This undergraduate textbook provides an introduction to the apparently incompatible subjects of religion and science. Part One of the book consists of four chapters covering the nature of god as revealed by scientific miracles, such as the Big Bang, the origin of life, consciousness, and the development of ethics. The author takes purely scientific discoveries and shows how they can be used to hypothesize about God. The second part of the book considers the historical relationship between science and Christian theology, then goes on to look at the historical development of areas of Christian thought that have created division between science and religious faith. The example of Christian theology is a basis for the same analysis to take place with other religions. The final chapters examine how any given religion can achieve a synthesis between religious faith and scientific understanding.
Investigations of what increasing digital connectivity and the digitalization of the economy mean for people and places at the world's economic margins. Within the last decade, more than one billion people became new Internet users. Once, digital connectivity was confined to economically prosperous parts of the world; now Internet users make up a majority of the world's population. In this book, contributors from a range of disciplines and locations investigate the impact of increased digital connectivity on people and places at the world's economic margins. Does the advent of a digitalized economy mean that those in economic peripheries can transcend spatial, organizational, social, and political constraints-or do digital tools and techniques tend to reinforce existing inequalities? The contributors present a diverse set of case studies, reporting on digitalization in countries ranging from Chile to Kenya to the Philippines, and develop a broad range of theoretical positions. They consider, among other things, data-driven disintermediation, women's economic empowerment and gendered power relations, digital humanitarianism and philanthropic capitalism, the spread of innovation hubs, and two cases of the reversal of core and periphery in digital innovation. Contributors Niels Beerepoot, Ryan Burns, Jenna Burrell, Julie Yujie Chen, Peter Dannenberg, Uwe Deichmann, Jonathan Donner, Christopher Foster, Mark Graham, Nicolas Friederici, Hernan Galperin, Catrihel Greppi, Anita Gurumurthy, Isis Hjorth, Lilly Irani, Molly Jackman, Calestous Juma, Dorothea Kleine, Madlen Krone, Vili Lehdonvirta, Chris Locke, Silvia Masiero, Hannah McCarrick,Deepak K. Mishra, Bitange Ndemo, Jorien Oprins, Elisa Oreglia, Stefan Ouma, Robert Pepper, Jack Linchuan Qiu, Julian Stenmanns, Tim Unwin, Julia Verne, Timothy Waema
An examination of the uses of data within a changing knowledge infrastructure, offering analysis and case studies from the sciences, social sciences, and humanities. "Big Data" is on the covers of Science, Nature, the Economist, and Wired magazines, on the front pages of the Wall Street Journal and the New York Times. But despite the media hyperbole, as Christine Borgman points out in this examination of data and scholarly research, having the right data is usually better than having more data; little data can be just as valuable as big data. In many cases, there are no data-because relevant data don't exist, cannot be found, or are not available. Moreover, data sharing is difficult, incentives to do so are minimal, and data practices vary widely across disciplines. Borgman, an often-cited authority on scholarly communication, argues that data have no value or meaning in isolation; they exist within a knowledge infrastructure-an ecology of people, practices, technologies, institutions, material objects, and relationships. After laying out the premises of her investigation-six "provocations" meant to inspire discussion about the uses of data in scholarship-Borgman offers case studies of data practices in the sciences, the social sciences, and the humanities, and then considers the implications of her findings for scholarly practice and research policy. To manage and exploit data over the long term, Borgman argues, requires massive investment in knowledge infrastructures; at stake is the future of scholarship.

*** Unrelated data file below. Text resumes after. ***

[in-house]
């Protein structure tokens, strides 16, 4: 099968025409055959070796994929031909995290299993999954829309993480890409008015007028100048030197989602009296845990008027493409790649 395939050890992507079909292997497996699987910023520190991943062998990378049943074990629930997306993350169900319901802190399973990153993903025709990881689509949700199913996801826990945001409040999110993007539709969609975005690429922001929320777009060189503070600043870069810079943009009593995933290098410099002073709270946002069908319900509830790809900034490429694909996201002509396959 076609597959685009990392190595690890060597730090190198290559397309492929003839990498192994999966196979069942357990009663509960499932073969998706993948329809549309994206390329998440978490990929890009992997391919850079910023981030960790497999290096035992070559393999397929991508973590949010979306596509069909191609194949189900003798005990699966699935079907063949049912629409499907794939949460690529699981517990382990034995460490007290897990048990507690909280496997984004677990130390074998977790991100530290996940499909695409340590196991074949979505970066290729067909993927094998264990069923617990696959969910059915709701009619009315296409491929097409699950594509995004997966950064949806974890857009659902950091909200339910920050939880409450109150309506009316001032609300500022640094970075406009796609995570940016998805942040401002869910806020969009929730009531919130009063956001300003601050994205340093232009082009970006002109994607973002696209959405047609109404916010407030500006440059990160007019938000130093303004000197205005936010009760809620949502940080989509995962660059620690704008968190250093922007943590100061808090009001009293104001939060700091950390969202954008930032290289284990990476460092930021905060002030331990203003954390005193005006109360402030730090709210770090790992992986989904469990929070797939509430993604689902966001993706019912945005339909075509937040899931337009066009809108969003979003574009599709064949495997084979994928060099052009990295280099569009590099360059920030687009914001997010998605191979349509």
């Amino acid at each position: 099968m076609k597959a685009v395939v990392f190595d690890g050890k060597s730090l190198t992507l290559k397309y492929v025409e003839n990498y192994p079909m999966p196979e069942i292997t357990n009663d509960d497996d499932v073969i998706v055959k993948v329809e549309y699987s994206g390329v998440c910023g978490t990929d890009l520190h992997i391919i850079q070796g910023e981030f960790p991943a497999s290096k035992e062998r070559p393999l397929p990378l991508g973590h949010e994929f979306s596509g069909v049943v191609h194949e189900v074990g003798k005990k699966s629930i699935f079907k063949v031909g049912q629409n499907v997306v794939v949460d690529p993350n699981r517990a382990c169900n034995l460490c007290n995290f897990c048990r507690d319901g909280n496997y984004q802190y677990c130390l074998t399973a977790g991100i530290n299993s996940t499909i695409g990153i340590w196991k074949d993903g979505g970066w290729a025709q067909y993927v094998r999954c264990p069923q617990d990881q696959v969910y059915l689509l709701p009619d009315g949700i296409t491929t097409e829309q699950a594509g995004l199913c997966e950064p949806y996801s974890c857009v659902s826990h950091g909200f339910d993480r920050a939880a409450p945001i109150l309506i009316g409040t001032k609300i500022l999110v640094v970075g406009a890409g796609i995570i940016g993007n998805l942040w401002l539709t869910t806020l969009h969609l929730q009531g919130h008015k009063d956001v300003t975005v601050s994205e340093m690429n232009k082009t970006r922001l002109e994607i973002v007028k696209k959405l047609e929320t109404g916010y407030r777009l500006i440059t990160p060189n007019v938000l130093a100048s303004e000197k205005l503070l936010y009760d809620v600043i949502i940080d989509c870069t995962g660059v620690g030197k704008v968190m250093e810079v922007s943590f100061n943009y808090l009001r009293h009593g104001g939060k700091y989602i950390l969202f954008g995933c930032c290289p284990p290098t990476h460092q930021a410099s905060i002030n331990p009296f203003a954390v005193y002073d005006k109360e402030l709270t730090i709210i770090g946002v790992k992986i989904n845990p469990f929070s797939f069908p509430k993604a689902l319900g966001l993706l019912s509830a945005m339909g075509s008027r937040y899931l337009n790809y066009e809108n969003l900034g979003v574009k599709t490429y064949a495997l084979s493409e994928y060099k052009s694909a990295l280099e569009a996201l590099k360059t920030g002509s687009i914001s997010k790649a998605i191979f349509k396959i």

Science councils have been tasked with complex new mandates, to achieve these they have to interact with knowledge users in the private and public sectors and be of benefit to communities, particularly to those that are vulnerable and marginalised. What are the diverse forms of interaction in science councils with distinct legacies, what are the diverse forms of partners and what are their outcomes? What are some of the successful strategic policy interventions, organisational structures and internal incentive mechanisms that science councils have created to channel and promote these interactions? Questions such as these are addressed in this timely and groundbreaking research as it investigates how scientists interact with actors in the informal sector, social development and community spaces, alongside their role in technology development for industry and government actors. Balancing multiple mandates: The changing role of science councils in South Africa is an important study - building an evidence base to inform the contribution of science councils to innovation, poverty reduction and inclusive economic development in South Africa.